Read about the nutrition facts, health benefits, nutritional value and calories found in Beets

Beets Nutrition

Have you been put off by the redness of beetroots as seen in the market? Maybe; but beets are one of the best foods that must be a part of every individual’s diet. Want to know why? This hard, yet fleshy, and mouth-watering fruit is highly nutritious for cardiovascular health. Commonly seen on a salad plate, beets are regarded as a root vegetables that come loaded with several secret health benefits for a good living. If you are conscious of your weight and wish to expand your dinner palate then this is the right time to discover these low calorie beetroots that are naturally refreshing and nutritive. Glance through the following text to learn more about the history and advantages of beetroots to your body.



Beets, botanically known as Beta vulgaris, are believed to have originated in the prehistoric times around the 2nd millennium BC in the Mediterranean region. They were taken to Asia Minor, Caucasus and the Near East seashores. From here, beets travelled to Babylonia in the 8th century BC and to the Far East of China in 850 AD. Legend has it that only the green of beetroots were consumed and not the roots since the latter was used for medicinal purposes. The Romans were regarded as one of the first civilizations to cultivate beets and use its roots as food. With the invasion of tribal cultures, this vegetable spread throughout northern Europe. Although they initially used as animal fodder, beetroots slowly found their way into certain cuisines. It got popular in the 16th century when French chefs recognized their potential in food. In the 19th century, beets were termed as being a concentrated source of sugar. The first sugar factory built in Poland used this root vegetable. When the British restricted the use of sugarcane, Napoleon ordered beets to be used as the primary of sugar. It was during this time that they were taken to the United States.


Health Benefits of Chukandar (Beets)


  • Apart from being a low-calorie food, beets have zero trans and saturated fats in them.

  • Being a high-fiber food, beetroots help in increasing the production of special immune cells, which destroy cancerous cells in the colon.

  • Regular consumption of this root vegetable is known to reduce LDL cholesterol by as much as 30%. Due to the presence of betaine, beets increase the level of HDL, which in turn reduces cholesterol and triglycerides.

  • Beets are a high source of a compound called betaine, which is highly effective in decreasing inflammation in joints, bones, throat and blood vessels. As a result, consumption of beetroot alleviates symptoms of osteoporosis and asthma.

  • Besides naturally containing antioxidants, beets also induce the liver to produce other antioxidants. When produced, they help in battling oxidative damage caused by free radicals.

  • Folate, found in beets, is a type of vitamin B that proves to be excellent for the growth of natural tissue in children and pregnant women.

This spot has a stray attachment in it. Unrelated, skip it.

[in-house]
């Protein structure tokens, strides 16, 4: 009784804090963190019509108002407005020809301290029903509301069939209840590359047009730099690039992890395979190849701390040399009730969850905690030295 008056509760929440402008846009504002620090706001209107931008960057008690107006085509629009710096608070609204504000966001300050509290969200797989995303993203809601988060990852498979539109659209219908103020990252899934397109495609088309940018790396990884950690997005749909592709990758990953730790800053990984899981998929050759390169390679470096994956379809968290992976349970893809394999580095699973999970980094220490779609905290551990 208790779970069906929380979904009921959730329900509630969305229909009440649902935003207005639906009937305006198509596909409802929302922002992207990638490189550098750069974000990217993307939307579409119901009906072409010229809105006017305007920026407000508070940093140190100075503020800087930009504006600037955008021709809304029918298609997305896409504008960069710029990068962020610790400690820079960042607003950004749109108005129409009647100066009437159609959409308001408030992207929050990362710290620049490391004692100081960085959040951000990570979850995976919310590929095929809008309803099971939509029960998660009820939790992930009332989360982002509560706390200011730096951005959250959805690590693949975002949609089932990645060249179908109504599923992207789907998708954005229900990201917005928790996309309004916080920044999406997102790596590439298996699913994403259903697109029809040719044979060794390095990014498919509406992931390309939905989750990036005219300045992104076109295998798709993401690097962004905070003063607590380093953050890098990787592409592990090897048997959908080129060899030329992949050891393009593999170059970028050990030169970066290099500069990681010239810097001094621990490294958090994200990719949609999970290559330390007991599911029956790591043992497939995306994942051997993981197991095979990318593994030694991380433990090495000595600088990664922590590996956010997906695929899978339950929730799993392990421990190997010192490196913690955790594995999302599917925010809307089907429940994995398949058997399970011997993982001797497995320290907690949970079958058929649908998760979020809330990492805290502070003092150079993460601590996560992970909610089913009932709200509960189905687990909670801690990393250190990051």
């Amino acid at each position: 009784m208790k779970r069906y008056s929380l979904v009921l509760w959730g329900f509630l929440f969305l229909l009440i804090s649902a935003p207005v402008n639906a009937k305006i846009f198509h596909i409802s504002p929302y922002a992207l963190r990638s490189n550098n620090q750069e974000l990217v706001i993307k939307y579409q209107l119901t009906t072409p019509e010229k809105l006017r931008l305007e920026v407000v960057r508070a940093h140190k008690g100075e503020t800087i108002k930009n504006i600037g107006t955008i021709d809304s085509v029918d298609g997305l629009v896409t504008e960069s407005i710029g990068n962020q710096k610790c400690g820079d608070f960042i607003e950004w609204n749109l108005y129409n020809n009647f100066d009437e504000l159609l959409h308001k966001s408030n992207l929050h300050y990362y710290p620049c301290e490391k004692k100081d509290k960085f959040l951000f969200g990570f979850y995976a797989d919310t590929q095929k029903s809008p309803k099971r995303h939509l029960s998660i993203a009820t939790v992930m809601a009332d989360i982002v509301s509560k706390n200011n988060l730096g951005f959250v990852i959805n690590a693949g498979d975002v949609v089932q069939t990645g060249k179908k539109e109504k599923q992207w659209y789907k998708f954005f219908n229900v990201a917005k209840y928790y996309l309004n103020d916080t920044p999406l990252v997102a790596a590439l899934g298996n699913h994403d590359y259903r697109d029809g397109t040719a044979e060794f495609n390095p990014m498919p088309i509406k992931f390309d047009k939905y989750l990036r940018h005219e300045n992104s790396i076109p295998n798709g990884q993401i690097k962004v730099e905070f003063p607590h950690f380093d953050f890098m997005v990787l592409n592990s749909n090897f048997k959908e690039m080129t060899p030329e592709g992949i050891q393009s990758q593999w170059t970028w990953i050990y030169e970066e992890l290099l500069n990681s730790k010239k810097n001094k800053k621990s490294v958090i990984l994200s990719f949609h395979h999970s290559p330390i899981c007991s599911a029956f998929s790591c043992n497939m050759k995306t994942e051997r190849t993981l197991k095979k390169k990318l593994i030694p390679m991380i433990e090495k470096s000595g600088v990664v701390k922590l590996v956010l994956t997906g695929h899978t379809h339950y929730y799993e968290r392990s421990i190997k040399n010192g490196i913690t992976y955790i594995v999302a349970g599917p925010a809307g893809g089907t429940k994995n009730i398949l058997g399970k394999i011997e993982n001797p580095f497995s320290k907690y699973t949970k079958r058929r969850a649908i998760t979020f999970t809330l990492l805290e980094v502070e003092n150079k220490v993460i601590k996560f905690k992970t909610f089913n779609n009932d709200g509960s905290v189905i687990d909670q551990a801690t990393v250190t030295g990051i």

• Beets are termed as ‘body fuel’ as serve as a source of instant energy to the body.

  • Beetroots are extensively used by doctors in the ‘beet therapy’, which is helpful in getting rid of tumours and curing blood diseases and leukemia.


Nutritional Value & Calories In Beets

Amount: 1 cup

Total Weight: 136 g

Basic Components
2.2 g
119.11 g
34 mg
Total Calories

Calories From Carbohydrate


Calories From Fat

Calories From Protein

Total Carbohydrates

13 g
Dietary Fiber
3.8 g
9.2 g
Fats & Fatty Acids
Total Fat
231 g
Saturated Fat
37 mg

Monounsaturated Fat

44 mg

Polyunsaturated Fat

82 mg

Omega-3 Fatty Acids

6.8 mg

Omega-6 Fatty Acids

75 mg
Vitamin A
45 IU
Vitamin C
6.7 mg
Vitamin E
54 IU
Vitamin K
0.27 mcg
42 mcg
54 mcg
454 mcg
Vitamin B6
91 mcg
148 mcg

Pantothenic Acid

211 mcg
22 mg
1.1 mg
31 mg
54 mg
442 mg
106 mg
476 mcg
102 mcg
447 mcg
0.95 mcg

How many calories in beets (per 100 gm)

Beets have about 43 calories per 100 gm of weight.


How to Buy Beets


  • While buying beets from a vegetable market, pick up ones that are small and firm with a deep maroon color, unblemished skin and bright green leaves. If the leaves are vibrant and bright, it means that the fruits are ready to eat. Make sure that the leaves do not show any signs of wilting.

  • Large beets with hairy taproots indicate age and toughness. These are to be avoided.

  • For a good taste and flavour, you should choosing beets measuring 1½ to 2 inches in diameter. Anything larger than this would have a tough and woody center and smaller than this would be sweet and tender.


Beet Storage Tips


  • Cut off the greens up to two inches away from the root as leaving these appendages will allow excessive absorption of moisture from the beets itself.

  • If the greens are in a good condition, transfer them to a vacuumed plastic bag and store in a refrigerator. Use within 2 days.

  • The roots can be kept fresh and edible for a couple of weeks, although they need to be cooked within the first week itself.

  • Beets should ideally be refrigerated at temperatures between 32°F and 36°F.

  • Never freeze beetroots as tend to lose their texture and become soft when thawed.

More About Beets